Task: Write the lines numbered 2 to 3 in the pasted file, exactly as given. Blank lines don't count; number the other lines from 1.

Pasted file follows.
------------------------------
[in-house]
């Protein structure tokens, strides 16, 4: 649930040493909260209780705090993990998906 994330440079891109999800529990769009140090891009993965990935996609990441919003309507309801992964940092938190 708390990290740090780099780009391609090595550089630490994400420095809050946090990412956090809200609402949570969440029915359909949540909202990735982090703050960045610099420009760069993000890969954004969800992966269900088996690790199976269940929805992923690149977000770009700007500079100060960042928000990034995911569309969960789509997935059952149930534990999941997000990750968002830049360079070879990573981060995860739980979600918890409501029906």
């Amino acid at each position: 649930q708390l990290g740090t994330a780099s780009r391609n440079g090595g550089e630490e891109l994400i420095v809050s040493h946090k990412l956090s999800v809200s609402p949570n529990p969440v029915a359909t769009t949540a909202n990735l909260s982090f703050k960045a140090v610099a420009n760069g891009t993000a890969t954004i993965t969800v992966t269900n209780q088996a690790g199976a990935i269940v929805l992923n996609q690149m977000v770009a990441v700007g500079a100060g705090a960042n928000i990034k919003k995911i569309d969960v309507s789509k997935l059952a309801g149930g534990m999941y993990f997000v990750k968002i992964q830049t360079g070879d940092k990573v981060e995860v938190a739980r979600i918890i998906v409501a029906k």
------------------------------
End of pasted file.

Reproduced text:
């Protein structure tokens, strides 16, 4: 649930040493909260209780705090993990998906 994330440079891109999800529990769009140090891009993965990935996609990441919003309507309801992964940092938190 708390990290740090780099780009391609090595550089630490994400420095809050946090990412956090809200609402949570969440029915359909949540909202990735982090703050960045610099420009760069993000890969954004969800992966269900088996690790199976269940929805992923690149977000770009700007500079100060960042928000990034995911569309969960789509997935059952149930534990999941997000990750968002830049360079070879990573981060995860739980979600918890409501029906």
């Amino acid at each position: 649930q708390l990290g740090t994330a780099s780009r391609n440079g090595g550089e630490e891109l994400i420095v809050s040493h946090k990412l956090s999800v809200s609402p949570n529990p969440v029915a359909t769009t949540a909202n990735l909260s982090f703050k960045a140090v610099a420009n760069g891009t993000a890969t954004i993965t969800v992966t269900n209780q088996a690790g199976a990935i269940v929805l992923n996609q690149m977000v770009a990441v700007g500079a100060g705090a960042n928000i990034k919003k995911i569309d969960v309507s789509k997935l059952a309801g149930g534990m999941y993990f997000v990750k968002i992964q830049t360079g070879d940092k990573v981060e995860v938190a739980r979600i918890i998906v409501a029906k």